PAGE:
Presentation on theme: "American Museum of Natural History Wildlife Forensic Seminar February 2011 Steve Oszust."— Presentation transcript:
American Museum of Natural History Wildlife Forensic Seminar February 2011 Steve Oszust
When you think of tuna, what comes to mind?
What is tuna? What kind do we eat? How have humans affected tuna populations? What policy changes should we make?
There are over 48 different tuna species. The Thunnus genus includes 9 species: Albacore, Thunnus alalunga Yellowfin tuna, Thunnus albacares Blackfin tuna, Thunnus atlanticus Southern bluefin tuna, Thunnus maccoyii Bigeye tuna, Thunnus obesus Pacific bluefin tuna, Thunnus orientalis Northern bluefin tuna, Thunnus thynnus Longtail tuna, Thunnus tonggol Karasick tuna, Thunnus karasicusThunnus Albacore Yellowfin tuna Blackfin tuna Southern bluefin tuna Bigeye tuna Pacific bluefin tuna Northern bluefin tuna Longtail tuna Karasick tuna
Maximum sizes of Thunnus tuna species (centimeters).
The most important of these for commercial and recreational fisheries are: yellowfin (Thunnus albacares) bigeye (T. obesus) bluefin (T. thynnus, T. orientalis, and T. macoyii) albacore (T. alalunga) skipjack (Katsuwonus pelamis)
In 2007, 4 million metric tons of tuna were harvested from the world’s oceans. Specifically, (FAO data) lists: 69% from the Pacific 21.7% from the Indian Ocean 9.5% from the Atlantic and Mediterranean Sea
Bluefin Tuna in the Atlantic
Purse seines are large nets that can measure over 2 km long and 200 meters deep.
Longline gear involves the use of a main line of up to 150 km in length from which as many as 3,000 shorter branch lines.
Fishing Aggregating Devices, better known as FADs, are floating objects put intentionally in the ocean to attract marine life.
Regulatory Policies: Fishing methods to reduce “bycatch” Quotas ICCAT reduced the Bluefin tuna quota in the Mediterranean Sea from 32,000 metric tons in 2006 to 25,500 metric tons in ICCAT set the annual quota at 22,000 metric tons, gradually reducing it to 18,500 tons by ICCAT agreed to shorten the fishing period to one month and reduce the quotas to 13,500 metric tons annually.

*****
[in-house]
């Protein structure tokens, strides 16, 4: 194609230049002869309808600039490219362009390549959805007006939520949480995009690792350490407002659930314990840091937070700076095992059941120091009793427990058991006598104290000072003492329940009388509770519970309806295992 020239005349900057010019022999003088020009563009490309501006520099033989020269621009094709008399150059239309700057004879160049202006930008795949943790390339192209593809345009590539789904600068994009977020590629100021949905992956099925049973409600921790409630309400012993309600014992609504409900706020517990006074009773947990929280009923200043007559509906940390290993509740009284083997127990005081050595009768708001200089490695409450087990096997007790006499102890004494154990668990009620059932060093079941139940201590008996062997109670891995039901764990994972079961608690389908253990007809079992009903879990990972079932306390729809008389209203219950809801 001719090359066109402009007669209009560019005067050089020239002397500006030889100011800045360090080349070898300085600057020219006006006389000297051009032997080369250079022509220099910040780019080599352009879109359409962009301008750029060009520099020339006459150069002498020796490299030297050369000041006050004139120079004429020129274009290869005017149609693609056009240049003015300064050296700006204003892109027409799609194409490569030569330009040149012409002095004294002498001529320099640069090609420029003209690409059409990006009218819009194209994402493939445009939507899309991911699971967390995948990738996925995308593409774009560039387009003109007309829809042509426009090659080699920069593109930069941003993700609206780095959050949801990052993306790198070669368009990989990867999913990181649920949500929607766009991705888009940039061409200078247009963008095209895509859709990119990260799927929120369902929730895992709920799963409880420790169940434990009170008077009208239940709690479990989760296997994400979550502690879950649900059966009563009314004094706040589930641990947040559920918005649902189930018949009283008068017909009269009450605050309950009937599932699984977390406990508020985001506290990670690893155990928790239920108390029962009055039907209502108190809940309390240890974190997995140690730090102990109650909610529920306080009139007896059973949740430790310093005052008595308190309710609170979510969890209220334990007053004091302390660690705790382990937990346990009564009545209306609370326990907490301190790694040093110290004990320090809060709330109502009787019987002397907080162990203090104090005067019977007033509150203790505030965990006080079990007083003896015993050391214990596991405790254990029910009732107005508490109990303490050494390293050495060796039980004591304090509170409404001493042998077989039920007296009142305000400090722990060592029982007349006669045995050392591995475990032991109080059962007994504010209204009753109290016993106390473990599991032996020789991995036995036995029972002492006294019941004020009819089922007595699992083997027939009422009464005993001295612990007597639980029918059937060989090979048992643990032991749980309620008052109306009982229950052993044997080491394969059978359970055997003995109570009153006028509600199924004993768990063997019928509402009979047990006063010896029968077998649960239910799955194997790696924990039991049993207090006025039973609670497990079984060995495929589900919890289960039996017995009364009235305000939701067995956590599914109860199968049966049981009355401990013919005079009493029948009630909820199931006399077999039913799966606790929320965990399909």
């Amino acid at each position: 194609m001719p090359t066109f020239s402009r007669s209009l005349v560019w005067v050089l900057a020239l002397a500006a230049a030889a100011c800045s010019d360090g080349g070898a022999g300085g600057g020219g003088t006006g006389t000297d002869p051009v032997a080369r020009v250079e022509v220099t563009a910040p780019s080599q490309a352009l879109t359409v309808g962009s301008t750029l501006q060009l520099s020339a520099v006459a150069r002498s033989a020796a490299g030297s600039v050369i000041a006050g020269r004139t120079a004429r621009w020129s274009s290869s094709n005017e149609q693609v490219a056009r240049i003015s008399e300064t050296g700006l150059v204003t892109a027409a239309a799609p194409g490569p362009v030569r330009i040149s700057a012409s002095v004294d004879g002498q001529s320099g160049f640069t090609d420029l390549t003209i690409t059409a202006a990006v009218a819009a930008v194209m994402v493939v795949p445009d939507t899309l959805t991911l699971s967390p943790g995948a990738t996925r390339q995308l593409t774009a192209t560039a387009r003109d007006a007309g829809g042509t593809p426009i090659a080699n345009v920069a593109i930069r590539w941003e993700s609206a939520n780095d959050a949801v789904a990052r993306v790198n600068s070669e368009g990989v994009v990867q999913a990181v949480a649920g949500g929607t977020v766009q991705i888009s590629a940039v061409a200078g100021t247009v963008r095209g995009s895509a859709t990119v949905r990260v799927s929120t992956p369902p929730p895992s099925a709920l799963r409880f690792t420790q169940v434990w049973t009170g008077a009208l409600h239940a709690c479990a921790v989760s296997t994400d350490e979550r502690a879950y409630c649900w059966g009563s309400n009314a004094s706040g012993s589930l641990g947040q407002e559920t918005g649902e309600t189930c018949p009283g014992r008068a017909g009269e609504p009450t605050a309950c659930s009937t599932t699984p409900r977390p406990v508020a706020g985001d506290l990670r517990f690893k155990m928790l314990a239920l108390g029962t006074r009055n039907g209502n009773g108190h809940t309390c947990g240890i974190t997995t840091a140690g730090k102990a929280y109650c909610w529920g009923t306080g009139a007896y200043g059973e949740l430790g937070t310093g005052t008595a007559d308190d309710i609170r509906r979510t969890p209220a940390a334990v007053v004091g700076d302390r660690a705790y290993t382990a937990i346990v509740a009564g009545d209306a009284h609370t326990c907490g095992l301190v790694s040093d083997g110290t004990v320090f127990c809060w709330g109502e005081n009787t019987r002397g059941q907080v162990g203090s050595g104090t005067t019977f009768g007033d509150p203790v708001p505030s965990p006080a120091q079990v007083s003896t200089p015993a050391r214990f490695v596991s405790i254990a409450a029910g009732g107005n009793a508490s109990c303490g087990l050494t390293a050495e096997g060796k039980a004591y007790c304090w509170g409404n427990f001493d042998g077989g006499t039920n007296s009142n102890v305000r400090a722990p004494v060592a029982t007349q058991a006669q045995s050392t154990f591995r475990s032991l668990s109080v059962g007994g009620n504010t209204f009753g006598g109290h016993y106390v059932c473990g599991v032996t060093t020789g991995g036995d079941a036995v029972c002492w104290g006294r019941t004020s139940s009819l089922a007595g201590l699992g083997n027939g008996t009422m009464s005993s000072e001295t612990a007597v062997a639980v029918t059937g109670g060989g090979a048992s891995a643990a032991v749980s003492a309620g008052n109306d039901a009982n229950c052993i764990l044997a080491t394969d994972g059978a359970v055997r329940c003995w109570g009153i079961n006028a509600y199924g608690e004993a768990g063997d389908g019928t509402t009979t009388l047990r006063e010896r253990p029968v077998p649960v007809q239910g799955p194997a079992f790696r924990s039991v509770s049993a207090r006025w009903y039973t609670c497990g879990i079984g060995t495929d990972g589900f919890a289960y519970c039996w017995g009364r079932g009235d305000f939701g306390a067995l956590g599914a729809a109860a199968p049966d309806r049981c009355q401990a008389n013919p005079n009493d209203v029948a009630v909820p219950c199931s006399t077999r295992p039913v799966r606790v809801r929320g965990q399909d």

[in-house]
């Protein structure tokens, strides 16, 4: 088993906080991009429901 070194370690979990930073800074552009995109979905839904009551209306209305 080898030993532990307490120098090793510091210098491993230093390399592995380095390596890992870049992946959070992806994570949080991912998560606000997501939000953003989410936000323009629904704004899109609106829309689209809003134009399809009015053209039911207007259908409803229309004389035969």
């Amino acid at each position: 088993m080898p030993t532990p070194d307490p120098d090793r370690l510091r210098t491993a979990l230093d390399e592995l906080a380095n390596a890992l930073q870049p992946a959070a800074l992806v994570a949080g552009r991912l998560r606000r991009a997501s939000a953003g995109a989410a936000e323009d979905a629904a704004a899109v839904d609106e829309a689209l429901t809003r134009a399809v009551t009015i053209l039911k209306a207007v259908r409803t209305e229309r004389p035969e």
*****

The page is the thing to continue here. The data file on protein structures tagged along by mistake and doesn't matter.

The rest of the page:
Wildlife Forensics DNA sequencing of known tuna species Creation of a barcode for mtDNA for diagnostic purposes Monitoring of tuna products and cross-referencing against established barcodes
UNKNOWLINGLY CONSUMING ENDANGERED TUNA A GENETIC TOOL UNCOVERS THE SPECIES OF TUNA PLATED IN SUSHI RESTAURANTS While most of us would never willingly consume a highly endangered species, doing so might be as easy as plucking sushi from a bento box. New genetic detective work from the Sackler Institute for Comparative Genomics at the American Museum of Natural History shows that bluefin tuna is routinely plated in sushi bars sampled in New York and Colorado. A quarter of what was labeled as tuna on sushi menus was bluefin, and some was even escolar, a waxy, buttery fish often labeled "white tuna" that is banned for sale in Japan and Italy because it can cause gastrointestinal distress. The new research is published in PLoS ONE. Sergios-Orestis Kolokotronis, the coordinator of the DNA Barcoding Initiative for Conservation at the Museum